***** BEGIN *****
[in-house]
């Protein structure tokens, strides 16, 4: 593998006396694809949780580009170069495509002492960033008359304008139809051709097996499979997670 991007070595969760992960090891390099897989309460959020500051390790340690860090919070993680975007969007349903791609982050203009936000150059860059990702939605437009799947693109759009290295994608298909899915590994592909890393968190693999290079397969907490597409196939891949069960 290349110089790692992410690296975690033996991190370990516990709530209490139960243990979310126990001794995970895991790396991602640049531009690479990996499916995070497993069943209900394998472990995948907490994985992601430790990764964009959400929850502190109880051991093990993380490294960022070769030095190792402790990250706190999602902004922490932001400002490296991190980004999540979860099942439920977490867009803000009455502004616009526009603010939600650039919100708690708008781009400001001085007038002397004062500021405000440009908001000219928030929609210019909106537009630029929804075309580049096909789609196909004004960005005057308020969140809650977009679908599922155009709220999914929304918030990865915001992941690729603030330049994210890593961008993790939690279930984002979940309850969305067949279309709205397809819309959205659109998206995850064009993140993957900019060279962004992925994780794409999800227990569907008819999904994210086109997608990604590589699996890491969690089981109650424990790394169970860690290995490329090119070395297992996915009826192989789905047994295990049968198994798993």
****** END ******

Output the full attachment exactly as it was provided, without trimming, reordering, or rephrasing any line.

[in-house]
């Protein structure tokens, strides 16, 4: 593998006396694809949780580009170069495509002492960033008359304008139809051709097996499979997670 991007070595969760992960090891390099897989309460959020500051390790340690860090919070993680975007969007349903791609982050203009936000150059860059990702939605437009799947693109759009290295994608298909899915590994592909890393968190693999290079397969907490597409196939891949069960 290349110089790692992410690296975690033996991190370990516990709530209490139960243990979310126990001794995970895991790396991602640049531009690479990996499916995070497993069943209900394998472990995948907490994985992601430790990764964009959400929850502190109880051991093990993380490294960022070769030095190792402790990250706190999602902004922490932001400002490296991190980004999540979860099942439920977490867009803000009455502004616009526009603010939600650039919100708690708008781009400001001085007038002397004062500021405000440009908001000219928030929609210019909106537009630029929804075309580049096909789609196909004004960005005057308020969140809650977009679908599922155009709220999914929304918030990865915001992941690729603030330049994210890593961008993790939690279930984002979940309850969305067949279309709205397809819309959205659109998206995850064009993140993957900019060279962004992925994780794409999800227990569907008819999904994210086109997608990604590589699996890491969690089981109650424990790394169970860690290995490329090119070395297992996915009826192989789905047994295990049968198994798993």